Although Erdogan demanded the world accept the results of the referendum, it is likely to distance the European Union from Turkey.
Turkey and Israel
Prior to Donald Trump's recognition that Jerusalem is the capital city of Israel, Erdogan declared that the city was a "red line for Muslims" and threatened to sever ties with Israel.
"I am not used to receiving lectures about morality from a leader who bombs Kurdish villagers in his native Turkey, who jails journalists, who helps Iran get around international sanctions," Israeli Prime Minister Benjamin Netanyahu responded.
Although Turkey was the first Muslim country to recognize the Israeli state in 1948, relations between the two countries have been fraught in recent years.
Economic ties have steadily grown in recent years amid a diplomatic rapprochement, providing room for optimism after years of tension following Operation Cast Lead and the raid on the Gaza flotilla.
Erdogan wishes happy Passover to the Jewish community in Turkey
"During the holidays, I would like to congratulate all the Jews, especially the Jewish citizens of Turkey, with whom we live in peace from the bottom of our hearts."
NATO allies resume talks after disagreement on M. East policy, sanctions
President Tayyip Erdogan's spokesman Ibrahim Kalin said on Tuesday Turkey expects President Donald Trump to use a waiver to protect it if the US Congress decides to sanction Ankara.
Debut of Istanbul mega-airport raises security concerns
The airlines also provide inexpensive options for Turks living abroad—including 3 million citizens in Germany—to visit Turkey.
Turkish election board rejects recount call in 31 Istanbul districts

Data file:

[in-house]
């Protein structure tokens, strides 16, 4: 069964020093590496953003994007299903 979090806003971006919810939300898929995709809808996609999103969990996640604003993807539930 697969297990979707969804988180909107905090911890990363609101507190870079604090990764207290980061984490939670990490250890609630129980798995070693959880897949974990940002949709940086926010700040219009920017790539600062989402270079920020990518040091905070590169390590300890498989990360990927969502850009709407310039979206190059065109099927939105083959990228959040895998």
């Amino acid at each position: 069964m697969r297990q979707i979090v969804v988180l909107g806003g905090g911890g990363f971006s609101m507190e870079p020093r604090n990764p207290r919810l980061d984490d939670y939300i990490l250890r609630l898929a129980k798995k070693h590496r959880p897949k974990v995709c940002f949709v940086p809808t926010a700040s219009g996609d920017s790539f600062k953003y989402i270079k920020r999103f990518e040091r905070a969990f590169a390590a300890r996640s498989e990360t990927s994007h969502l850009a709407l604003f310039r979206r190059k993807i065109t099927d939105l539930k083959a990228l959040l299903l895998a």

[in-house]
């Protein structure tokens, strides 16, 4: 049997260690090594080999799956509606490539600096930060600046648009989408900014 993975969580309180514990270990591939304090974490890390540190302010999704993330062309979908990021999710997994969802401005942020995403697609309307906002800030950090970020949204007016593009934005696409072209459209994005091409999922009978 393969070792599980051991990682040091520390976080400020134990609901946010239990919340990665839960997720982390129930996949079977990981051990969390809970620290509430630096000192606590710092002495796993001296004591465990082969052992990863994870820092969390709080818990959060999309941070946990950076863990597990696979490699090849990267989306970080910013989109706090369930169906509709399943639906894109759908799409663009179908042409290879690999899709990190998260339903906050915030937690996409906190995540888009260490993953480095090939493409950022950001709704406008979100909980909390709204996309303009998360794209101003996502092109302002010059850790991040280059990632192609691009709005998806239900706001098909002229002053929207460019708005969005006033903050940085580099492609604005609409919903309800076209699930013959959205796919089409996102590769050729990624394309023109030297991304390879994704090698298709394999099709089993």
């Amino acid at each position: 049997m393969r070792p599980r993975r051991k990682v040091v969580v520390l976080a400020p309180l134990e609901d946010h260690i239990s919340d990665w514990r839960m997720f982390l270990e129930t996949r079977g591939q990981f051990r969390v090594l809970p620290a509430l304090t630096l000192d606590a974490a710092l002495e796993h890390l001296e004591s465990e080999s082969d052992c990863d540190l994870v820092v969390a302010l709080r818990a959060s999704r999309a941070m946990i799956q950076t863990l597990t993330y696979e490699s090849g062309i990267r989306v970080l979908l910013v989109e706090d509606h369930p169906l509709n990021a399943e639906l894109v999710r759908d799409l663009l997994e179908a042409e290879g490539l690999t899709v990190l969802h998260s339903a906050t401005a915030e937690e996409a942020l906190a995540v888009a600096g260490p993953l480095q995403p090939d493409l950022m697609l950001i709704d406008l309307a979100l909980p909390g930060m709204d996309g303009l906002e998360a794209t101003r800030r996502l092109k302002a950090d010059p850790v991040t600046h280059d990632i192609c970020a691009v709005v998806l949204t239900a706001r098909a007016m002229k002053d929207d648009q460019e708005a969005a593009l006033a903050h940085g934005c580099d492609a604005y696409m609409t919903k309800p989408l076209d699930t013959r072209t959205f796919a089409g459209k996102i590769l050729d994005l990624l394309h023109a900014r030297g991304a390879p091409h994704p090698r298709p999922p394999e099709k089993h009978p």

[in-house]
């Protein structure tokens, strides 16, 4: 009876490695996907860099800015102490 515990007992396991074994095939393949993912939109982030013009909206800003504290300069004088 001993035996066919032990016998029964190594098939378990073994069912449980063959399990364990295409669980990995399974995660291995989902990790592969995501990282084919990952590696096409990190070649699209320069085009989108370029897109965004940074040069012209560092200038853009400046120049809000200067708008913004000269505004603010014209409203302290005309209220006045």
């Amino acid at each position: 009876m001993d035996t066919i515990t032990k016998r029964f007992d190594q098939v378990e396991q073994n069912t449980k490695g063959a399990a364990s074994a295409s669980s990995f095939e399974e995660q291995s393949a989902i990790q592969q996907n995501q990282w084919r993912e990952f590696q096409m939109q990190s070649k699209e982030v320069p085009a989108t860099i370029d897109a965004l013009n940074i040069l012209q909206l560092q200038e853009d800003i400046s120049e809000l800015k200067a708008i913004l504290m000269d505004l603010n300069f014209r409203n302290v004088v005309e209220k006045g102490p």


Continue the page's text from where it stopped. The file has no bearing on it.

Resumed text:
AK Party Deputy Chairman Ali Ihsan Yavuz subsequently said his party would challenge the decision to reject a recount.
Losing its appeal - How Erdogan party's campaign put off Istanbul voters
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Istanbul: One city, two mayors
Turkey’s March 31st local elections were the scene of some of the most hotly contested mayoral races in the country’s history.
Right From Wrong: Benny Gantz’s immoral analogy
Yes, the leading contender in the race for the premiership actually compared the incumbent leader of the only democracy in the region to a radical Islamist autocrat.
Turkish election board rules in favor of partial Istanbul recount
President Tayyip Erdogan's AK Party submitted objections to election results in Istanbul and capital Ankara as initial results showed it was on course to lose both cities.
Grapevine: Bibi on a high
The European Union and Russia were quick to criticize Trump’s move, which they consider to a violation of international law.
Municipal elections in Turkey underway, Erdogan's party could lose
Erdogan, who has dominated Turkish politics for more than 16 years thanks in part to strong economic growth, has become the country's most popular, yet also most divisive, leader in modern history.